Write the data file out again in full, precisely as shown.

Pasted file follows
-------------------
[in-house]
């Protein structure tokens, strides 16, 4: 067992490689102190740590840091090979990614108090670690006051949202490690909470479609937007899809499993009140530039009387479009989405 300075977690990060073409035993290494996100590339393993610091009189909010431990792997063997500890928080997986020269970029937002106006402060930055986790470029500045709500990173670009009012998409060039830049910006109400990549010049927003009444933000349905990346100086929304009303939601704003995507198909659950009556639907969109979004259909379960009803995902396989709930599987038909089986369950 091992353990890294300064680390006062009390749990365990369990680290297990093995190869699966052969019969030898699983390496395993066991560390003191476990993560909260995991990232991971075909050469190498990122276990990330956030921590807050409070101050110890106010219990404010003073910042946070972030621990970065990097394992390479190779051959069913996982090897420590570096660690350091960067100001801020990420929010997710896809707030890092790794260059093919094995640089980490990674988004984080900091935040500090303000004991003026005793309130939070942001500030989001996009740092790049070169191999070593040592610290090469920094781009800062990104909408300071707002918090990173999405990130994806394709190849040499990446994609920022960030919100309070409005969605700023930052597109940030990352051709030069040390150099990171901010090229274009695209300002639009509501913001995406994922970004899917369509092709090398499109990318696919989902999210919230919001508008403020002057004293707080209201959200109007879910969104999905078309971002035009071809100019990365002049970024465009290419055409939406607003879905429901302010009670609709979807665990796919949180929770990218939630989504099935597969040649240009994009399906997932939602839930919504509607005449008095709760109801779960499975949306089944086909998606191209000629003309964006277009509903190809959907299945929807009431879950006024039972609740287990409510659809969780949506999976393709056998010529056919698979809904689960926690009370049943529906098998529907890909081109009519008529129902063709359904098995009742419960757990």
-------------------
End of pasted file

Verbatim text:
[in-house]
């Protein structure tokens, strides 16, 4: 067992490689102190740590840091090979990614108090670690006051949202490690909470479609937007899809499993009140530039009387479009989405 300075977690990060073409035993290494996100590339393993610091009189909010431990792997063997500890928080997986020269970029937002106006402060930055986790470029500045709500990173670009009012998409060039830049910006109400990549010049927003009444933000349905990346100086929304009303939601704003995507198909659950009556639907969109979004259909379960009803995902396989709930599987038909089986369950 091992353990890294300064680390006062009390749990365990369990680290297990093995190869699966052969019969030898699983390496395993066991560390003191476990993560909260995991990232991971075909050469190498990122276990990330956030921590807050409070101050110890106010219990404010003073910042946070972030621990970065990097394992390479190779051959069913996982090897420590570096660690350091960067100001801020990420929010997710896809707030890092790794260059093919094995640089980490990674988004984080900091935040500090303000004991003026005793309130939070942001500030989001996009740092790049070169191999070593040592610290090469920094781009800062990104909408300071707002918090990173999405990130994806394709190849040499990446994609920022960030919100309070409005969605700023930052597109940030990352051709030069040390150099990171901010090229274009695209300002639009509501913001995406994922970004899917369509092709090398499109990318696919989902999210919230919001508008403020002057004293707080209201959200109007879910969104999905078309971002035009071809100019990365002049970024465009290419055409939406607003879905429901302010009670609709979807665990796919949180929770990218939630989504099935597969040649240009994009399906997932939602839930919504509607005449008095709760109801779960499975949306089944086909998606191209000629003309964006277009509903190809959907299945929807009431879950006024039972609740287990409510659809969780949506999976393709056998010529056919698979809904689960926690009370049943529906098998529907890909081109009519008529129902063709359904098995009742419960757990």